When using herbicides to manage weeds in your garden, correct timing is key. Winter annuals, such as shepherd’s purse, emerge in the fall, survive the winter and then continue to grow and set seed the following summer. Summer annuals emerge in the spring, flower and set seed, then are killed by frost in the fall. Crabgrass and knotweed are examples of common nuisance summer annuals in lawns. To get good control of winter annuals it is often necessary to apply herbicides in the fall when the plants are small, but summer annuals can be controlled in the spring.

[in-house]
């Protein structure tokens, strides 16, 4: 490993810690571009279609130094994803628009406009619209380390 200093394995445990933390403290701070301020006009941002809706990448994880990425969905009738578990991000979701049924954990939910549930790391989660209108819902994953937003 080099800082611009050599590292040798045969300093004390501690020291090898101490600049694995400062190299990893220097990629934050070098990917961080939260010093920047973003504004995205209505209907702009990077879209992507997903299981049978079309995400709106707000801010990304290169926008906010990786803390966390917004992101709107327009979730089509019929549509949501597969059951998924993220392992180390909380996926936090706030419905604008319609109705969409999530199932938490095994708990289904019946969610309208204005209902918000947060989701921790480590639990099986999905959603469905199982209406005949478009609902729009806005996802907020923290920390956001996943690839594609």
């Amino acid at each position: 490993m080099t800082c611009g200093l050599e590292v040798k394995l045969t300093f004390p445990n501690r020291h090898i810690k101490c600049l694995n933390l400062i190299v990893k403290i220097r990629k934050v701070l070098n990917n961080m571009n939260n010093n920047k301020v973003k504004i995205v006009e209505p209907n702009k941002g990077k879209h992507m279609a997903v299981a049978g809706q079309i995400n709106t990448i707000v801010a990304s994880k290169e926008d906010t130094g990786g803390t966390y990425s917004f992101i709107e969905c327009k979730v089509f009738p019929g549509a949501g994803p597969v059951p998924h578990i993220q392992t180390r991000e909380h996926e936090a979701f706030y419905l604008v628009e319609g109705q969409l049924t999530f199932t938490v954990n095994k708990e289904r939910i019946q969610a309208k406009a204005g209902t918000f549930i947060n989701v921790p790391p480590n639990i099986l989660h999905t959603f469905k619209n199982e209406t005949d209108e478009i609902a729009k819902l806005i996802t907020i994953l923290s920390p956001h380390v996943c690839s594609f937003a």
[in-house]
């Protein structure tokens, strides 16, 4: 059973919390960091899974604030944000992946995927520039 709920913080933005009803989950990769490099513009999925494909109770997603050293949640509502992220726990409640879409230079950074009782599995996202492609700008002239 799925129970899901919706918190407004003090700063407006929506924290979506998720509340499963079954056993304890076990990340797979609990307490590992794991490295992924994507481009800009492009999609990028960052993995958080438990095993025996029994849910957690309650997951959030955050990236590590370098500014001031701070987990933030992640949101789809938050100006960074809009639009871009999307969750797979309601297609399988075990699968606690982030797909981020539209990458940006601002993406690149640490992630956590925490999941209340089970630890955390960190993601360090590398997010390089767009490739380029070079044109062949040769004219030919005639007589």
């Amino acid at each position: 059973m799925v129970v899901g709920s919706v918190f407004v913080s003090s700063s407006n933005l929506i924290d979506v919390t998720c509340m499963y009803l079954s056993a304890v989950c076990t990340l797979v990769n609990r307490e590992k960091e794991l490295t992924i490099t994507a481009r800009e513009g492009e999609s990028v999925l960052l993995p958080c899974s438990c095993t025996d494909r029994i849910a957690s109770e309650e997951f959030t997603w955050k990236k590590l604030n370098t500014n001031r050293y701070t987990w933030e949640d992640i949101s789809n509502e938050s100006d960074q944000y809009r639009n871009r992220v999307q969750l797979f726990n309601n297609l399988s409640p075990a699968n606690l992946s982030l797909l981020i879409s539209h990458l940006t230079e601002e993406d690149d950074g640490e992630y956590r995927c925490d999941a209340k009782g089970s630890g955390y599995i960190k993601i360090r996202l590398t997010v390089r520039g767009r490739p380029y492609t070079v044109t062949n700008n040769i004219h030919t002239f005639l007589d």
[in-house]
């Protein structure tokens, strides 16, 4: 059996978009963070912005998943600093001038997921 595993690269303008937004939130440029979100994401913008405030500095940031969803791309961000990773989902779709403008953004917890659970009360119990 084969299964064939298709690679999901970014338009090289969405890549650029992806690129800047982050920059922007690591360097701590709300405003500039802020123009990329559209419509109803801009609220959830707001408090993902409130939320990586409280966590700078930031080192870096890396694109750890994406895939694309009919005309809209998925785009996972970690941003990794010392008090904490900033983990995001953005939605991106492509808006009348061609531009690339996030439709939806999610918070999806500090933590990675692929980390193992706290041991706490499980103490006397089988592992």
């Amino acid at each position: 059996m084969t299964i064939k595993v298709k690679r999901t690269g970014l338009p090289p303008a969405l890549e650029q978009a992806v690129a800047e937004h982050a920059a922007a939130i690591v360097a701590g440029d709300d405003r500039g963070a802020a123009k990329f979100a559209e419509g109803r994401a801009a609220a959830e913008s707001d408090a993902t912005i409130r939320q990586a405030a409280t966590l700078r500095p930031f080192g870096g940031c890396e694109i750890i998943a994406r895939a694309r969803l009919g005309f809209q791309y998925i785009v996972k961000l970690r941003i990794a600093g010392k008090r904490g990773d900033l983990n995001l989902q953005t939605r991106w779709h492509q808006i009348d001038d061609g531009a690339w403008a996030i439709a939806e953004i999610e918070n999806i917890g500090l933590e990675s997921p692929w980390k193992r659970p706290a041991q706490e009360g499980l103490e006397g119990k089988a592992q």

While herbicides can be an important part of a weed management strategy, as Benjamin Franklin so aptly put it, “an ounce of prevention is worth a pound of cure.” Using mulches and landscape fabric is a great way to prevent weeds from becoming problematic in the first place. In lawns, make sure to quickly re-seed bare patches and mow high (3”) to allow the grass to out-compete weed species. Remember weeds do best in stressful environments that prevent the growth of your desirable plants. If your garden or lawn isn’t thriving, take a soil sample and submit it for testing to determine if nutrient levels are sufficient to support healthy plant growth. Amendments with compost or chemical fertilizers might be needed. Irrigate during dry weather conditions and select the right plants for the location – shade tolerant species in low light locations, hardy grass species in high traffic lawns, etc.